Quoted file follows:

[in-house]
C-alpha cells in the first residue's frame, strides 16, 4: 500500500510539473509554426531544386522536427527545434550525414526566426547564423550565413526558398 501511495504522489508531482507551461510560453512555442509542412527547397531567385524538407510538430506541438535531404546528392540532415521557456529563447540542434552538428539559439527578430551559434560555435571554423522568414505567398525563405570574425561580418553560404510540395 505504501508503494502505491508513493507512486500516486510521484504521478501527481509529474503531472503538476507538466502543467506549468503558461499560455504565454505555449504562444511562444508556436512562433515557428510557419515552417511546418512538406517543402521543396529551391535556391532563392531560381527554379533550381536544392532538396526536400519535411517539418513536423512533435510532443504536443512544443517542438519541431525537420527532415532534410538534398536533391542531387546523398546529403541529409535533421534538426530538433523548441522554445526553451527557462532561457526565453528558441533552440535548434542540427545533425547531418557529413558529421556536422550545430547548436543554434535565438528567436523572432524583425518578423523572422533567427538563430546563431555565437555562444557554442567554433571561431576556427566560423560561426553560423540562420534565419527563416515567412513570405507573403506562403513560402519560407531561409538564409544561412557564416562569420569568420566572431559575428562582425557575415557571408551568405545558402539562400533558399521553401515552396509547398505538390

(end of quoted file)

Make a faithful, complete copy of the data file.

[in-house]
C-alpha cells in the first residue's frame, strides 16, 4: 500500500510539473509554426531544386522536427527545434550525414526566426547564423550565413526558398 501511495504522489508531482507551461510560453512555442509542412527547397531567385524538407510538430506541438535531404546528392540532415521557456529563447540542434552538428539559439527578430551559434560555435571554423522568414505567398525563405570574425561580418553560404510540395 505504501508503494502505491508513493507512486500516486510521484504521478501527481509529474503531472503538476507538466502543467506549468503558461499560455504565454505555449504562444511562444508556436512562433515557428510557419515552417511546418512538406517543402521543396529551391535556391532563392531560381527554379533550381536544392532538396526536400519535411517539418513536423512533435510532443504536443512544443517542438519541431525537420527532415532534410538534398536533391542531387546523398546529403541529409535533421534538426530538433523548441522554445526553451527557462532561457526565453528558441533552440535548434542540427545533425547531418557529413558529421556536422550545430547548436543554434535565438528567436523572432524583425518578423523572422533567427538563430546563431555565437555562444557554442567554433571561431576556427566560423560561426553560423540562420534565419527563416515567412513570405507573403506562403513560402519560407531561409538564409544561412557564416562569420569568420566572431559575428562582425557575415557571408551568405545558402539562400533558399521553401515552396509547398505538390